By Luke Baker
BRUSSELS, May 19 (Reuters) – Just when the European Union was beginning to show signs of unity in tackling its debt crisis, Germany may well have thrown a spanner in the works.
Berlin’s decision late on Tuesday to ban several financial transactions — a move designed to quell volatility — not only took the markets by surprise but most of its euro zone partners too, and has led to more uncertainty, not less.
The ramifications for the euro zone and its 11-year-old currency could be profound. Not only does the move undermine efforts to improve coordination and political unity across the European Union, but it has sent the euro to a new four-year low.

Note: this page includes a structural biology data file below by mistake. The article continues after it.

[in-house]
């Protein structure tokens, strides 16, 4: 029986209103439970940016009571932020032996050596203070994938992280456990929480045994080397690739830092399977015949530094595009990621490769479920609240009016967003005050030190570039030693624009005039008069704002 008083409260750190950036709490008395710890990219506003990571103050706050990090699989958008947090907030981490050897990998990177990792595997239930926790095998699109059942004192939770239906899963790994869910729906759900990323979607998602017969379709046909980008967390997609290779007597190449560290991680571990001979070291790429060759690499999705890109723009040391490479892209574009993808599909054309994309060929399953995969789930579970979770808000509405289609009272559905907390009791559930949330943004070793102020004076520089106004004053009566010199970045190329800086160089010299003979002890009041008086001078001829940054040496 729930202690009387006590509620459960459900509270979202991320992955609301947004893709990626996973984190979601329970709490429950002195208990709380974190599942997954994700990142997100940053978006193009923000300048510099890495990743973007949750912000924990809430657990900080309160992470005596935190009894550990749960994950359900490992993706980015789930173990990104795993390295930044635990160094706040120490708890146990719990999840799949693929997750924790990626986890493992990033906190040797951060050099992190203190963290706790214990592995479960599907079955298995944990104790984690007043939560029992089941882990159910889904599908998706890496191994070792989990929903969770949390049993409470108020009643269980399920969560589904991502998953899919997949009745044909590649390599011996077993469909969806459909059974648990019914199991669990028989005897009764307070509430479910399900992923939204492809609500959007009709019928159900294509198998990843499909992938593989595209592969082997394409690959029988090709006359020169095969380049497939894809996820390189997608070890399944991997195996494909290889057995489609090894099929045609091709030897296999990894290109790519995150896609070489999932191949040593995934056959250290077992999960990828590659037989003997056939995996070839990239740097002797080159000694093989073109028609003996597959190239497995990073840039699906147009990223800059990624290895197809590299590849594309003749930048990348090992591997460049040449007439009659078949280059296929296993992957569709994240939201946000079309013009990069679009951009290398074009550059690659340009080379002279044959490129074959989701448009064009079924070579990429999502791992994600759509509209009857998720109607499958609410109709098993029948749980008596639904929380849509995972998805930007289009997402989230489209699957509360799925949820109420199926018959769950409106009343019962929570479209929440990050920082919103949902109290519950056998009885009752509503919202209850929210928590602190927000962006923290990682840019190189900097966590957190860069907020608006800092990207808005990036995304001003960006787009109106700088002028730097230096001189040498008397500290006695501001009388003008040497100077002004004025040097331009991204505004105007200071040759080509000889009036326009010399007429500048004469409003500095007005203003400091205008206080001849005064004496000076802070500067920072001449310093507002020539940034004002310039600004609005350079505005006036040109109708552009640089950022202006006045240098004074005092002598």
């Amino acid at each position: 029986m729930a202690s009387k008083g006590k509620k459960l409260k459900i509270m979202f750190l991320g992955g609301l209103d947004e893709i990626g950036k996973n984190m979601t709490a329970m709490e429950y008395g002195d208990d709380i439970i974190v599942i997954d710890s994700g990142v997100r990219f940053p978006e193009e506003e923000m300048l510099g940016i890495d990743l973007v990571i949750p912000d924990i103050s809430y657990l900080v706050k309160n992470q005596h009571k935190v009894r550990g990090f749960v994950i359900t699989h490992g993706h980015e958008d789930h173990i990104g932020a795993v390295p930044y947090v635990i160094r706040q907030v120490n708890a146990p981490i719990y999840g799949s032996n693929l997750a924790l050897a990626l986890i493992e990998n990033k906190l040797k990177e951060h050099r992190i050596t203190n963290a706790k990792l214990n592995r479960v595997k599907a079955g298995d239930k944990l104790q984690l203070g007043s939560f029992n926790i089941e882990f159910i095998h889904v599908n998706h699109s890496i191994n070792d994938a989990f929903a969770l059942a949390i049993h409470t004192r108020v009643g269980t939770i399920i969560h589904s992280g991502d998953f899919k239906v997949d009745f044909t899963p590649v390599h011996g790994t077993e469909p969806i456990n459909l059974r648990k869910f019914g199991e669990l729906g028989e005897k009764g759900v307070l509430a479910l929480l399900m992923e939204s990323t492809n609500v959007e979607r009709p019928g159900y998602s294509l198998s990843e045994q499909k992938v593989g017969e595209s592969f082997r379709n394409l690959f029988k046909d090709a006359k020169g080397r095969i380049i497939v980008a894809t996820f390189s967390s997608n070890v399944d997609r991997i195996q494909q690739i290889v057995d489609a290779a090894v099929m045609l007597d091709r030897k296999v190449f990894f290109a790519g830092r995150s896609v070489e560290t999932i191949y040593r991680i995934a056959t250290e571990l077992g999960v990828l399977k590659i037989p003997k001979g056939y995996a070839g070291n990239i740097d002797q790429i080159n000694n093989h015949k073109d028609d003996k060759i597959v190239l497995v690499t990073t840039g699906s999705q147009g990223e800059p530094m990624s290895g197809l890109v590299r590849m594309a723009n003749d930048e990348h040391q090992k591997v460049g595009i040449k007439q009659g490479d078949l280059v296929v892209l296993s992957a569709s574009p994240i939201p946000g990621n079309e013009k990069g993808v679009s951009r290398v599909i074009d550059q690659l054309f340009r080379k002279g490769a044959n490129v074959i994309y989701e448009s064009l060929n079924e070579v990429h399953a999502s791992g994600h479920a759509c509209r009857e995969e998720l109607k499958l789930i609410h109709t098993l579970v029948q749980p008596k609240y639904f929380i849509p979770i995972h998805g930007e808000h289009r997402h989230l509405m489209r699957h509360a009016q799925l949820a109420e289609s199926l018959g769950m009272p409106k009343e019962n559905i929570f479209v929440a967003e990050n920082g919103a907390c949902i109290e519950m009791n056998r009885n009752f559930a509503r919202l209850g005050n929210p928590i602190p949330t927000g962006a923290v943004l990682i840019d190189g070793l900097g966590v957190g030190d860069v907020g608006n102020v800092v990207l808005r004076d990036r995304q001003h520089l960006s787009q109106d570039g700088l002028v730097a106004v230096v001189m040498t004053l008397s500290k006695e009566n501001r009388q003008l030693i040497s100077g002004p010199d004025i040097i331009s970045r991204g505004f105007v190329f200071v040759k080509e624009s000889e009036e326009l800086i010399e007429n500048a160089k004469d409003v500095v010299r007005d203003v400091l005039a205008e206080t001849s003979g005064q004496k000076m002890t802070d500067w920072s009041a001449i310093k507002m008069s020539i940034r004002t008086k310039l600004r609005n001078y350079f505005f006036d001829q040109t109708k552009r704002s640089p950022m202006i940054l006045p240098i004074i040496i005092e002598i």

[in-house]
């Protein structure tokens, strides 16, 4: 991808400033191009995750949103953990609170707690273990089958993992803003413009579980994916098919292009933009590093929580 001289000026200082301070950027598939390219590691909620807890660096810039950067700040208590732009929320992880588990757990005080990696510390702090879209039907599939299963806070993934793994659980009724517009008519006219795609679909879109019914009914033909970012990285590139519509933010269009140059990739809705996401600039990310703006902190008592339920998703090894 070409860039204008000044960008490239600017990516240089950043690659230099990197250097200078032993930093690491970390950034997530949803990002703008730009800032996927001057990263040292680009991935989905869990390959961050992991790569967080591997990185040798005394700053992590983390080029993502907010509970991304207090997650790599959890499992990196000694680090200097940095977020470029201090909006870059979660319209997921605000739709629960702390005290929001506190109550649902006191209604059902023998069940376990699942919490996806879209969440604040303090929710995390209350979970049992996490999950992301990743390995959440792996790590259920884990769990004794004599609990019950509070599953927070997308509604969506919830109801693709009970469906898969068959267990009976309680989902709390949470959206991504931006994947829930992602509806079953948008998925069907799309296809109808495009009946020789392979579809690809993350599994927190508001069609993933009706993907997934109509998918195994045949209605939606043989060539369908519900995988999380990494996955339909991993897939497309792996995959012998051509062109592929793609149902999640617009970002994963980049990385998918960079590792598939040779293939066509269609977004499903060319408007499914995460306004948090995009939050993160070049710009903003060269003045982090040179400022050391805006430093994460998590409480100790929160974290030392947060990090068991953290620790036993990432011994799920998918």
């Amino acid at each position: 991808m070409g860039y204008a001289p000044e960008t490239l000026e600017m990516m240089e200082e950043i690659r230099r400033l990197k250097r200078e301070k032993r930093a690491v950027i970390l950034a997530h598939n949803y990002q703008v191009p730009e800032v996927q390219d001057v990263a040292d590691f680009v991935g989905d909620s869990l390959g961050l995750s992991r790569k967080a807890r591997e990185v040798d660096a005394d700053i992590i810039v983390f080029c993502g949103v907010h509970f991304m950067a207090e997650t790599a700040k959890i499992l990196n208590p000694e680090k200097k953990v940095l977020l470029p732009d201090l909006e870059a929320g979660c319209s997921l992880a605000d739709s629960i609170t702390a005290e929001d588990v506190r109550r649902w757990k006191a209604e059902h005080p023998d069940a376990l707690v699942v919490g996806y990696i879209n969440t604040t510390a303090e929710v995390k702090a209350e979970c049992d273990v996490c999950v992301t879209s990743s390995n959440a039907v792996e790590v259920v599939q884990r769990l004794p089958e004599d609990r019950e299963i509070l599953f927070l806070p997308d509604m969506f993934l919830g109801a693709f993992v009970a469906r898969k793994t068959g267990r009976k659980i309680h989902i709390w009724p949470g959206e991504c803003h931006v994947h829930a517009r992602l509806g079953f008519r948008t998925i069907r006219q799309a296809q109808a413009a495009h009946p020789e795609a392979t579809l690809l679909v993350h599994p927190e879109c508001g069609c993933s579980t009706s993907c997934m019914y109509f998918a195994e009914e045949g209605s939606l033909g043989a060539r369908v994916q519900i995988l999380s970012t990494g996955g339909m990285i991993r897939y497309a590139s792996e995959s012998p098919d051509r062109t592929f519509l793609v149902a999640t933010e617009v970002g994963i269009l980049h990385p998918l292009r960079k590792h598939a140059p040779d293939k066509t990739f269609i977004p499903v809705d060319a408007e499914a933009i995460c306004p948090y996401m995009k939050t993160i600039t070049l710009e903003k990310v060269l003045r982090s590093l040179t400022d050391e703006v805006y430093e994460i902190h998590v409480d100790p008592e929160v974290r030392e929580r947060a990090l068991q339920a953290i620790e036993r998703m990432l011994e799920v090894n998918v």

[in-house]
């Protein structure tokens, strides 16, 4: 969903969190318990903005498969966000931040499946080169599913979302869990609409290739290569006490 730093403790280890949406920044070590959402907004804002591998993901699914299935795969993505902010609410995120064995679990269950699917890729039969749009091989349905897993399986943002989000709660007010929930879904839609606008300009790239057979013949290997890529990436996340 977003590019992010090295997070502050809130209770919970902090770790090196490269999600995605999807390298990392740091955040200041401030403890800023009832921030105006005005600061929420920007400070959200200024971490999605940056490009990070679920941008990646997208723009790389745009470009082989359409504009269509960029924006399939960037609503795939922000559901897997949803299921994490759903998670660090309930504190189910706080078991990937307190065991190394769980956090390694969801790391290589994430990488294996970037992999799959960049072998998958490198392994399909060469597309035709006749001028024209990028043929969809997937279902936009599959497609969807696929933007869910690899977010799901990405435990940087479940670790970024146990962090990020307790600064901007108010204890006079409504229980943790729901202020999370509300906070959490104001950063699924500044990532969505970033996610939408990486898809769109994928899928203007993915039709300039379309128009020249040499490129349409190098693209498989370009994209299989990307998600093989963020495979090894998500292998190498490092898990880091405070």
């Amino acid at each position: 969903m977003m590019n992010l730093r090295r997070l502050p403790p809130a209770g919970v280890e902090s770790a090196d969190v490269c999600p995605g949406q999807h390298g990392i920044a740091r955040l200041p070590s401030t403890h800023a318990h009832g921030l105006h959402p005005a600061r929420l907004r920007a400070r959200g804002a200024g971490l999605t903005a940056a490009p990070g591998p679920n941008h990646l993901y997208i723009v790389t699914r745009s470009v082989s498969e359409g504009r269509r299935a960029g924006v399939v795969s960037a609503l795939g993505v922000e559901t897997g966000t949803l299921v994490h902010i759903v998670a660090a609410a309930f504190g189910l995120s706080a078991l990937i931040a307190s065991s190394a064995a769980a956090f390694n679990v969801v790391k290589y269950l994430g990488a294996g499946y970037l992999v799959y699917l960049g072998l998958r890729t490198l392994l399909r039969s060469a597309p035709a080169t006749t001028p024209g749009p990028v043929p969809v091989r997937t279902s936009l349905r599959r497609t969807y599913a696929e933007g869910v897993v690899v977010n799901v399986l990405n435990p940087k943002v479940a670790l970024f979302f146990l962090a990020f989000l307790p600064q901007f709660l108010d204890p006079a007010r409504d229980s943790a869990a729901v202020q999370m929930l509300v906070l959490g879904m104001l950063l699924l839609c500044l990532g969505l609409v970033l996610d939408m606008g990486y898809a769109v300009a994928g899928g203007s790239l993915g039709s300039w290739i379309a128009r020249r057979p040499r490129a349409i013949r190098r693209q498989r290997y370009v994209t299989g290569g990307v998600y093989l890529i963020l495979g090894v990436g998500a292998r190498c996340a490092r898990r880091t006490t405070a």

“This sends a very unfortunate message,” said Simon Tilford, chief economist at the Centre for European Reform, a London-based think-tank.
“It again suggests that the Germans are no closer to understanding that the markets are not the problem here. The markets are right to be uncertain about the sustainability of the euro zone in its current form.”